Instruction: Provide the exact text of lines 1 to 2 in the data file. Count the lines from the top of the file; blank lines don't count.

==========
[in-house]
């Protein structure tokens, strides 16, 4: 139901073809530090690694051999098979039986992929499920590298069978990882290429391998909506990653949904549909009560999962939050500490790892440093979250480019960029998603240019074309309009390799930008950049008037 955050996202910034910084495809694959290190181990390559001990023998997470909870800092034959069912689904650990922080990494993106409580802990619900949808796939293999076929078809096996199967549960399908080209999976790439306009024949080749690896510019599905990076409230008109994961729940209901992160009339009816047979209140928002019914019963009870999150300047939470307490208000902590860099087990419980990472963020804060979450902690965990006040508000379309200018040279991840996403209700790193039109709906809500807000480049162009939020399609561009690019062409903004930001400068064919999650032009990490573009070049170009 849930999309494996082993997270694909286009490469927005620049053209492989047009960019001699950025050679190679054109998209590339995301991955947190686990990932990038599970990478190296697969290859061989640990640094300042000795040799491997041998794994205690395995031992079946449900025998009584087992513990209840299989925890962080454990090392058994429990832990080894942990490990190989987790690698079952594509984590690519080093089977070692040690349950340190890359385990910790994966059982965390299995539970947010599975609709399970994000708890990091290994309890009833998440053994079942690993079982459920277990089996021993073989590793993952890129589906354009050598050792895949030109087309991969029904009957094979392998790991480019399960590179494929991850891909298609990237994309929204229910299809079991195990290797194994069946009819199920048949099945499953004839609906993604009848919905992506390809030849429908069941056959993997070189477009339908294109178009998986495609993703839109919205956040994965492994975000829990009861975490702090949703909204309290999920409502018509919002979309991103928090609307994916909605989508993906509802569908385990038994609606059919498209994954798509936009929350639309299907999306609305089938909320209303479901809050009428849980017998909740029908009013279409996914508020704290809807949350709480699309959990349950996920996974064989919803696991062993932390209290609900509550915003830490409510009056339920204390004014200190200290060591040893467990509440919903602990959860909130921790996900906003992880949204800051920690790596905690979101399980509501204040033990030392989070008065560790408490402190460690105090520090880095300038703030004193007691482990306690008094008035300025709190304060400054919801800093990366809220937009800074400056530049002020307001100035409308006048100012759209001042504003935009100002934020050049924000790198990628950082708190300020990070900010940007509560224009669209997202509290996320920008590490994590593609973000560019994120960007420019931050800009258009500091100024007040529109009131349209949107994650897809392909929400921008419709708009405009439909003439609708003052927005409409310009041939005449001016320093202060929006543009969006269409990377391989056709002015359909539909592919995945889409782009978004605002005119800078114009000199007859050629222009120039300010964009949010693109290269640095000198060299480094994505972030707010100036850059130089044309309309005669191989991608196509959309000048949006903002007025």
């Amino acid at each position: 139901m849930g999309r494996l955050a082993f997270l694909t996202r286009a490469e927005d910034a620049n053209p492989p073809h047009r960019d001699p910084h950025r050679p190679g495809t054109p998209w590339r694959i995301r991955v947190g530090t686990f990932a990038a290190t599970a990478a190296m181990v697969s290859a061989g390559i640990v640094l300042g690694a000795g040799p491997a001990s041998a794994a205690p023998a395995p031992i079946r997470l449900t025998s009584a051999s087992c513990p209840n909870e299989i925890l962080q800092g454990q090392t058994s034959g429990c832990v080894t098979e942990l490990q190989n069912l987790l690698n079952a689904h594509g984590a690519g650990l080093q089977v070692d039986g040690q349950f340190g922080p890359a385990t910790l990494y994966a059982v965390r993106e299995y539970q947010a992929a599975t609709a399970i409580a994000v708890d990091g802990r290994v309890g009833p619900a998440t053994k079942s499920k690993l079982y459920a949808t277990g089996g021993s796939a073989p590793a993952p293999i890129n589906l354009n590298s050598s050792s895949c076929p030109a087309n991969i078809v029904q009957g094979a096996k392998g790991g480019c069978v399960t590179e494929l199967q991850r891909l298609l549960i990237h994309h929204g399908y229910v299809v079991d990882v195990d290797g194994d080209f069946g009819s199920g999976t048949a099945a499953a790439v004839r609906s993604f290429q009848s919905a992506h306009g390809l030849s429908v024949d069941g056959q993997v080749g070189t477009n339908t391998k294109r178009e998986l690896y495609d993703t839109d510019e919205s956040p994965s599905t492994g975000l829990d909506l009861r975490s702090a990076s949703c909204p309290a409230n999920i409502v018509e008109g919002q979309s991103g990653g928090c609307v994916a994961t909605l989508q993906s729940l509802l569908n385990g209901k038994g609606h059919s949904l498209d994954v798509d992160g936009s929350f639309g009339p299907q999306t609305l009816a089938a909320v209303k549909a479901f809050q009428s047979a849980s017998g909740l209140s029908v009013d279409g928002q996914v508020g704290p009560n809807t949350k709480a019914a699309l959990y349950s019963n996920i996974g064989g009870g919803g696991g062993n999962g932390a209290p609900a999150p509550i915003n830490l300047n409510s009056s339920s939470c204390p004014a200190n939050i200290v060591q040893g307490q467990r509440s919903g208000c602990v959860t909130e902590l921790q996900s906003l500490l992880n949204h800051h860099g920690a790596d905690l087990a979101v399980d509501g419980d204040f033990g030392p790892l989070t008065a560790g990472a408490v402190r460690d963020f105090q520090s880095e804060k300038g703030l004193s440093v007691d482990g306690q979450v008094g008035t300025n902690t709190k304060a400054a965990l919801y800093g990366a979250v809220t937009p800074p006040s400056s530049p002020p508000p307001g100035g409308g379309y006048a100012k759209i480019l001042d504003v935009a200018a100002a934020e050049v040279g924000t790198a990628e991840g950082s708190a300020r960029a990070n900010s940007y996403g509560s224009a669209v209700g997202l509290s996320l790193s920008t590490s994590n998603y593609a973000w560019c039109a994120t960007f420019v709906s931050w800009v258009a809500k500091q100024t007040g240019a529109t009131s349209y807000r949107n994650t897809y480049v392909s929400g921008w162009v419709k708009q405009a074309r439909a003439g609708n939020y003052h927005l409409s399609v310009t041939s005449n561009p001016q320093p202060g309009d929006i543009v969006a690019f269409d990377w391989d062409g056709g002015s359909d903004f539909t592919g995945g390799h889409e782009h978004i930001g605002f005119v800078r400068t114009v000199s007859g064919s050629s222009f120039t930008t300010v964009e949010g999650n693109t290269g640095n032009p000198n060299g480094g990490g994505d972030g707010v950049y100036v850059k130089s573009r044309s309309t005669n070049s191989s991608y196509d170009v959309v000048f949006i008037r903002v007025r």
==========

[in-house]
């Protein structure tokens, strides 16, 4: 139901073809530090690694051999098979039986992929499920590298069978990882290429391998909506990653949904549909009560999962939050500490790892440093979250480019960029998603240019074309309009390799930008950049008037 955050996202910034910084495809694959290190181990390559001990023998997470909870800092034959069912689904650990922080990494993106409580802990619900949808796939293999076929078809096996199967549960399908080209999976790439306009024949080749690896510019599905990076409230008109994961729940209901992160009339009816047979209140928002019914019963009870999150300047939470307490208000902590860099087990419980990472963020804060979450902690965990006040508000379309200018040279991840996403209700790193039109709906809500807000480049162009939020399609561009690019062409903004930001400068064919999650032009990490573009070049170009 849930999309494996082993997270694909286009490469927005620049053209492989047009960019001699950025050679190679054109998209590339995301991955947190686990990932990038599970990478190296697969290859061989640990640094300042000795040799491997041998794994205690395995031992079946449900025998009584087992513990209840299989925890962080454990090392058994429990832990080894942990490990190989987790690698079952594509984590690519080093089977070692040690349950340190890359385990910790994966059982965390299995539970947010599975609709399970994000708890990091290994309890009833998440053994079942690993079982459920277990089996021993073989590793993952890129589906354009050598050792895949030109087309991969029904009957094979392998790991480019399960590179494929991850891909298609990237994309929204229910299809079991195990290797194994069946009819199920048949099945499953004839609906993604009848919905992506390809030849429908069941056959993997070189477009339908294109178009998986495609993703839109919205956040994965492994975000829990009861975490702090949703909204309290999920409502018509919002979309991103928090609307994916909605989508993906509802569908385990038994609606059919498209994954798509936009929350639309299907999306609305089938909320209303479901809050009428849980017998909740029908009013279409996914508020704290809807949350709480699309959990349950996920996974064989919803696991062993932390209290609900509550915003830490409510009056339920204390004014200190200290060591040893467990509440919903602990959860909130921790996900906003992880949204800051920690790596905690979101399980509501204040033990030392989070008065560790408490402190460690105090520090880095300038703030004193007691482990306690008094008035300025709190304060400054919801800093990366809220937009800074400056530049002020307001100035409308006048100012759209001042504003935009100002934020050049924000790198990628950082708190300020990070900010940007509560224009669209997202509290996320920008590490994590593609973000560019994120960007420019931050800009258009500091100024007040529109009131349209949107994650897809392909929400921008419709708009405009439909003439609708003052927005409409310009041939005449001016320093202060929006543009969006269409990377391989056709002015359909539909592919995945889409782009978004605002005119800078114009000199007859050629222009120039300010964009949010693109290269640095000198060299480094994505972030707010100036850059130089044309309309005669191989991608196509959309000048949006903002007025």